And so, as it became patently obvious that this policy was becoming counter-productive, McQuaid and Otaviani were said goodbye to. New guidelines were drawn up. Diarmuid Martin was ordered to Dublin whether he liked it or not. In many ways his arrival reminded me of that of Paul Cullen in the mid-19th Century. Cullen's mission was to assert Rome's ultramontanist view on the Irish Church. He was an extraordinarily able, ruthless man -- an architect of papal infallibility who might well have become Pope himself had he not been sent to Ireland.
He succeeded brilliantly, getting control of the Irish educational system and establishing a devout, mindless type of Catholic obedience which provided an endless supply of nuns and priests and began to be seriously challenged only with the coming of free secondary education and of TV.
Martin is a skilled Vatican diplomat -- just as intelligent, just as determined in doing Rome's bidding, and, as a number of his rather bruised Episcopal colleagues will tell you, just as ruthless as Cullen in pursuing a policy of cleaning up his Church's mistakes.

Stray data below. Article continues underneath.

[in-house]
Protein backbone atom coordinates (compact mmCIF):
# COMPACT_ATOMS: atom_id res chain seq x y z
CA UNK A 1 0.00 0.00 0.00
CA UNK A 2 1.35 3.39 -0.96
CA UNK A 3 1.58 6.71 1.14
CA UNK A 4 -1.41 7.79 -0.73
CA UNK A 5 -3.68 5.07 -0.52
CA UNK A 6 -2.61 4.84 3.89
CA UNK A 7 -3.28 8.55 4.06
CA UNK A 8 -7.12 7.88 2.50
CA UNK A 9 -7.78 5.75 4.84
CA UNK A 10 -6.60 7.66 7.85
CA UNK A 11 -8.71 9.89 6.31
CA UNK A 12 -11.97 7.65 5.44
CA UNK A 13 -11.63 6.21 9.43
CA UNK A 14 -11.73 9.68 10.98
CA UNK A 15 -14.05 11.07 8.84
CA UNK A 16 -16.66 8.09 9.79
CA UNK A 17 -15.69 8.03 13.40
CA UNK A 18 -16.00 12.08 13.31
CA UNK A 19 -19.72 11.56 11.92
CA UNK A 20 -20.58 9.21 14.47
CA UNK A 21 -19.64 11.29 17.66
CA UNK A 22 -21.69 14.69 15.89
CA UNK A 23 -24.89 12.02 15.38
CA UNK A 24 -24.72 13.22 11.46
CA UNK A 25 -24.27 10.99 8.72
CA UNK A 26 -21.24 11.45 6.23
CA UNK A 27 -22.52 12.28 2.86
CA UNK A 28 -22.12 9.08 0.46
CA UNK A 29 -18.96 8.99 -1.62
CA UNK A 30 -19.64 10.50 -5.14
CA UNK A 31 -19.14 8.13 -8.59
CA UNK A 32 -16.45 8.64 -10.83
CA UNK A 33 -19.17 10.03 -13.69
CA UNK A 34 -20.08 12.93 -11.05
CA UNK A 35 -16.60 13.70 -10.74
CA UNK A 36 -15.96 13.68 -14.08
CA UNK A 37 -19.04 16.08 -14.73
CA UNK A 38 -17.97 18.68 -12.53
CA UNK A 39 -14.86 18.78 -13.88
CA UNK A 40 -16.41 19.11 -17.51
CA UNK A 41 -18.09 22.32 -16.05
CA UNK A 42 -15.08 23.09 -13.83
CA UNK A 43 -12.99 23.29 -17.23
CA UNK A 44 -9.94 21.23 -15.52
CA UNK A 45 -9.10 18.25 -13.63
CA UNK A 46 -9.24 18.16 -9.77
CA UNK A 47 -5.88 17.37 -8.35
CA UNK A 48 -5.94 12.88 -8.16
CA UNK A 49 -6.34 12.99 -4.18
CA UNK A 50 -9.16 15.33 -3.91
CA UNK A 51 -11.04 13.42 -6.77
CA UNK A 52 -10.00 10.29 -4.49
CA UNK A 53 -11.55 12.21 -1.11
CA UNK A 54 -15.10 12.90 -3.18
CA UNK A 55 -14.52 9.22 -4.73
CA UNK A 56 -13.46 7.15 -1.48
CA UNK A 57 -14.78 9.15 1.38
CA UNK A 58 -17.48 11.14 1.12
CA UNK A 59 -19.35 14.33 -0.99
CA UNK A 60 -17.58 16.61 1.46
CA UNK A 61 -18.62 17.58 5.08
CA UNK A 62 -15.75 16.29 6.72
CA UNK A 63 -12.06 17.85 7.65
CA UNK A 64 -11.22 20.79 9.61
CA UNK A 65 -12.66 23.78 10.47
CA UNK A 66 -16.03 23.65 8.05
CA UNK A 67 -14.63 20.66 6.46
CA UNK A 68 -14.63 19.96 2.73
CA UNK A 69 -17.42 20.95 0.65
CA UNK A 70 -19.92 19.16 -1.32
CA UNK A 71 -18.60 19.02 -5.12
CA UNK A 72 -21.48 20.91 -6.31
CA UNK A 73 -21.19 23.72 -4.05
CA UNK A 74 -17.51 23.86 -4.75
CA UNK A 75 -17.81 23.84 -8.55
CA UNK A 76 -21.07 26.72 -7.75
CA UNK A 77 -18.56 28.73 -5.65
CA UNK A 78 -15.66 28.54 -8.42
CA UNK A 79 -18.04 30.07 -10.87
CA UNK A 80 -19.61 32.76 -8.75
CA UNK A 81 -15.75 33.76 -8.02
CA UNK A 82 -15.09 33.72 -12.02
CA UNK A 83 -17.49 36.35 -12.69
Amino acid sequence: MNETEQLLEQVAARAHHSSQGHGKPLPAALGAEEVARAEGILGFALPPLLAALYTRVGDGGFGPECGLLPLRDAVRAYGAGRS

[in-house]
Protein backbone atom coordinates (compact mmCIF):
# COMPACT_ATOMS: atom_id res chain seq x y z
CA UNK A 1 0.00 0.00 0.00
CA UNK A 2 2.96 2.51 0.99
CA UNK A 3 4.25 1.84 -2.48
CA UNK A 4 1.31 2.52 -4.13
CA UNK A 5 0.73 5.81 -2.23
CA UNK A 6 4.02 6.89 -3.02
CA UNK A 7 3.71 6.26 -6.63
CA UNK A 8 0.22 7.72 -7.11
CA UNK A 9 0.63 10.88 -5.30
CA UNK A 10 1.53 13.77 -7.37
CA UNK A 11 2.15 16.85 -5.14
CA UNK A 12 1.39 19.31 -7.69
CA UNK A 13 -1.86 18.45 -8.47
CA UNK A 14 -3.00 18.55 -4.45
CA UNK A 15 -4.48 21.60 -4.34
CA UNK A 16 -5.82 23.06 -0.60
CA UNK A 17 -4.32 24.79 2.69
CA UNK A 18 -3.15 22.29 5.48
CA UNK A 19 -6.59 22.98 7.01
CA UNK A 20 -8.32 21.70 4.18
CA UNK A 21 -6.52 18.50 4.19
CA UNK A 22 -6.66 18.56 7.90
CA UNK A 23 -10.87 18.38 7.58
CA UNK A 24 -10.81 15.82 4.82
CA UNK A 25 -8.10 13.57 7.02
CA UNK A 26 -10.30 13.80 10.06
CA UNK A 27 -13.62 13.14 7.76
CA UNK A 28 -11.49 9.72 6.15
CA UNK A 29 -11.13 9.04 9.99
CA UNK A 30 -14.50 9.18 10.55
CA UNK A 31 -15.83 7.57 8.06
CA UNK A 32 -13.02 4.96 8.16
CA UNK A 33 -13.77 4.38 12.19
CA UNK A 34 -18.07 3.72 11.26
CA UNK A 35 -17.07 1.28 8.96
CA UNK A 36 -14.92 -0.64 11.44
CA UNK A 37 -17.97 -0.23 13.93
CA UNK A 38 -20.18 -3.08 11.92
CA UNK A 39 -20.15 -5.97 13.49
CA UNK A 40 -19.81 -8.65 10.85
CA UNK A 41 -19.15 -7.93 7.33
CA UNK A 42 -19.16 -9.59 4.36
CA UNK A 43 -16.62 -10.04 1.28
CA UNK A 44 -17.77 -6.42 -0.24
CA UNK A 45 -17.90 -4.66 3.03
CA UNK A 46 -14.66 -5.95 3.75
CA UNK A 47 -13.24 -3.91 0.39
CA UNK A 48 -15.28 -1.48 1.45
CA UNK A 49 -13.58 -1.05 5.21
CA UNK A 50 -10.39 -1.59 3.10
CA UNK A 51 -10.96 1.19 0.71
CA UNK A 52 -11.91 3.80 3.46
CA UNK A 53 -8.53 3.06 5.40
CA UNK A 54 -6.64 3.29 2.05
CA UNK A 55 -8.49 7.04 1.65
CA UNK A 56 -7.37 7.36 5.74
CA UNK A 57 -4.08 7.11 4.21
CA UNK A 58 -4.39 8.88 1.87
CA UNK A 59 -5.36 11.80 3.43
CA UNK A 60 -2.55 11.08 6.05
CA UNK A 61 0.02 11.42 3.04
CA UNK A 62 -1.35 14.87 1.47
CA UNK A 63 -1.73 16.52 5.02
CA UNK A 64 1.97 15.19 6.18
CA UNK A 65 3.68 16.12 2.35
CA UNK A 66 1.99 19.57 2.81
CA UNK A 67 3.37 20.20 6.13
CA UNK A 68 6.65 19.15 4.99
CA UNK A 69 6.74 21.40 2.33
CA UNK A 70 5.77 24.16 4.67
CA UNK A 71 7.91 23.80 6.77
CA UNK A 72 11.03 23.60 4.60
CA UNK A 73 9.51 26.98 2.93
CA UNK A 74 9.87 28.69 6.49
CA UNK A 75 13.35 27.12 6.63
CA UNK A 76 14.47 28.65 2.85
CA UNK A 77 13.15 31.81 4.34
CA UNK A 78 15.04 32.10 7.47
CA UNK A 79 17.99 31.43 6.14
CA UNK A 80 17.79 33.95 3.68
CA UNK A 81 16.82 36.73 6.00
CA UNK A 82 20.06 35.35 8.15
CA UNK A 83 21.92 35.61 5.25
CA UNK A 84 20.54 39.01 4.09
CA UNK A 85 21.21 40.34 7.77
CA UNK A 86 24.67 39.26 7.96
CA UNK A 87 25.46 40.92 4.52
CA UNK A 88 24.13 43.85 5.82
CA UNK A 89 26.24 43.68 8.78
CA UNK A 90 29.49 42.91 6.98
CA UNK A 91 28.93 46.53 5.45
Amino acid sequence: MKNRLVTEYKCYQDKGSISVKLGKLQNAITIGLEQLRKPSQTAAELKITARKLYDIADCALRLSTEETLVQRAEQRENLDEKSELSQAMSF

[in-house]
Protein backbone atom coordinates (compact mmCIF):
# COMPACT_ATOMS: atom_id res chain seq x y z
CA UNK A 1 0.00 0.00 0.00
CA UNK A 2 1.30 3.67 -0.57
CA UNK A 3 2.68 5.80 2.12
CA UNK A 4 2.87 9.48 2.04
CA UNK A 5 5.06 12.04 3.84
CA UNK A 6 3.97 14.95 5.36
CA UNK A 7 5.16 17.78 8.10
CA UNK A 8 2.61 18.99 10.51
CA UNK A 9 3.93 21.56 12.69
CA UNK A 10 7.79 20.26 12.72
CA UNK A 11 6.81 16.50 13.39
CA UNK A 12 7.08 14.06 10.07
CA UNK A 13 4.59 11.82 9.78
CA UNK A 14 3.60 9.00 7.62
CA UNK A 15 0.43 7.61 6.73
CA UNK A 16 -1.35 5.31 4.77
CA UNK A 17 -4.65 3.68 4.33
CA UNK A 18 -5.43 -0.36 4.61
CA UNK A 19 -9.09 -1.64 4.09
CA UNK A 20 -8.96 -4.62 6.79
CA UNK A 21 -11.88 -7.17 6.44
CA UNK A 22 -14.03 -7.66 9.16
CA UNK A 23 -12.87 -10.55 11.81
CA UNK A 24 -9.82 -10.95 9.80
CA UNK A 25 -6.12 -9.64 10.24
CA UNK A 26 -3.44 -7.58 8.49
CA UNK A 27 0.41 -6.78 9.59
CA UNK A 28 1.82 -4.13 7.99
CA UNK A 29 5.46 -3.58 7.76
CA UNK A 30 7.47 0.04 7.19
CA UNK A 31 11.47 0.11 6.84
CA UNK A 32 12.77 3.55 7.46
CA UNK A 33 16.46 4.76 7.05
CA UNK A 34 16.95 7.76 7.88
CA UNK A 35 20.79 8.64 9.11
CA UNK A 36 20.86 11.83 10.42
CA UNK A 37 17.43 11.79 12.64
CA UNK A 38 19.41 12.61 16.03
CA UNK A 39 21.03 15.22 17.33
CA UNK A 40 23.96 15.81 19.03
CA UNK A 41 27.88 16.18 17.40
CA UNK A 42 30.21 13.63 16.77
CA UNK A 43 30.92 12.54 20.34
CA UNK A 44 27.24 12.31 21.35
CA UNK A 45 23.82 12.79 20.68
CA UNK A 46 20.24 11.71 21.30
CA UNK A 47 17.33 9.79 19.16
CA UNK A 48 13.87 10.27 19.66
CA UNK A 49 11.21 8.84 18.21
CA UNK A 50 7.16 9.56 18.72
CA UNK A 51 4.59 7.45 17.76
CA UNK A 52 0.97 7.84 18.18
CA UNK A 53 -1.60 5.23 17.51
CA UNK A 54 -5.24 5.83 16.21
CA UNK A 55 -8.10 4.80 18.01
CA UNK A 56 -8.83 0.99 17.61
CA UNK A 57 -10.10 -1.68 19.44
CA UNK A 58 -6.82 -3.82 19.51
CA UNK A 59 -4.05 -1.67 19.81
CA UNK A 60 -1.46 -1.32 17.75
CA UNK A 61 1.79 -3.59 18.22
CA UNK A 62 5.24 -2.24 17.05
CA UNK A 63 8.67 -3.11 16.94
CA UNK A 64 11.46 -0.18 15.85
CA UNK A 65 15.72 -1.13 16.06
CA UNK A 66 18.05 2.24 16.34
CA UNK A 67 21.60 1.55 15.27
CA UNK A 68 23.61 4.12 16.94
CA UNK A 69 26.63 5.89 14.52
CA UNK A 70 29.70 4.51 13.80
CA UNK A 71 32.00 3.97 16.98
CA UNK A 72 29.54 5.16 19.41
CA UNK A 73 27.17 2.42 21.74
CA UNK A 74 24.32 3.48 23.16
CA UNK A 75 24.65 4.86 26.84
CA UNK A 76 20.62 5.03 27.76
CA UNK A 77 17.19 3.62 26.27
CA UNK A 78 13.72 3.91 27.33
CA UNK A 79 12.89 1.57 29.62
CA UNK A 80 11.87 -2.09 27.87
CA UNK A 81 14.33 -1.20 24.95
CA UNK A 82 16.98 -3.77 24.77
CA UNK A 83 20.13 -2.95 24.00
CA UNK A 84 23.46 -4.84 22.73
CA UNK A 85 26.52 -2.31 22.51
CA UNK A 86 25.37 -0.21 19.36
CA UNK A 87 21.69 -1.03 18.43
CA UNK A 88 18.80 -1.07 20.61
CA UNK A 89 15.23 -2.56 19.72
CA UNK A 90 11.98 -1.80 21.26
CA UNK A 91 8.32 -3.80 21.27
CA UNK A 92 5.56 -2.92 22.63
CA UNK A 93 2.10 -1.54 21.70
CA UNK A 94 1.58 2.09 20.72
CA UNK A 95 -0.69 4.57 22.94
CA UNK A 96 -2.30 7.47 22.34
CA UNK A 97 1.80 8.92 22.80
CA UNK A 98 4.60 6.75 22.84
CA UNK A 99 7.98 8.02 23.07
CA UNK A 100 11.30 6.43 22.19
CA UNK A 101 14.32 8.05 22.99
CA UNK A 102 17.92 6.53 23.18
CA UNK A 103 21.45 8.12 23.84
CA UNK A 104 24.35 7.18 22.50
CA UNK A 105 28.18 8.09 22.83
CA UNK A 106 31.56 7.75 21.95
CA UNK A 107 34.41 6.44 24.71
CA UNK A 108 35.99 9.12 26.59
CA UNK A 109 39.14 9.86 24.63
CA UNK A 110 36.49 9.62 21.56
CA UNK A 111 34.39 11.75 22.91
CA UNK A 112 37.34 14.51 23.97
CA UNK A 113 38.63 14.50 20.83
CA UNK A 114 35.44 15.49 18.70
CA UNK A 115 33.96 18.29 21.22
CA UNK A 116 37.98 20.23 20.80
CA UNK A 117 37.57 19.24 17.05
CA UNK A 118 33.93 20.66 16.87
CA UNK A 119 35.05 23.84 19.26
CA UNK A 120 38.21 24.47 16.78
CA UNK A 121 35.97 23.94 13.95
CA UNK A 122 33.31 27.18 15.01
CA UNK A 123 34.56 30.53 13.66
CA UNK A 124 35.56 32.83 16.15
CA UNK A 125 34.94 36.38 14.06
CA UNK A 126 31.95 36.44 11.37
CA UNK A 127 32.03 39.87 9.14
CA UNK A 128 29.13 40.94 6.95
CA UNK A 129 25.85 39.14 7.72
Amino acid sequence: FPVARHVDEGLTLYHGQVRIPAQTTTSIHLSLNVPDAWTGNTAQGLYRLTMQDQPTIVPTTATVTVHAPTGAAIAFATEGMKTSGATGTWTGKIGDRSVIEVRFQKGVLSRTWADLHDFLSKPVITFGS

Insofar as internal Church working and the eradication of clerical sex abuse is concerned, I wish him well. The evil the abusers did lives after them; the good done by a myriad of Irish nuns and priests obscured by their crimes. But insofar as I, citizen of a democratic Irish Republic, am concerned, the era of telling a brainwashed people "do as we say, not as we do" is long dead.
Its mortuary card bears a picture of Eamonn Casey and Mick Cleary prancing around the stage in Galway in 1979 as they warmed up the crowd for the Pope to deliver his famous line: "Young people of Ireland, I love you."
Henceforth, the truth of that statement will have to be demonstrated. If bishops are to be accorded a place of authority in Irish society, then Irish society must demand the right to check on their credentials before they are given that authority.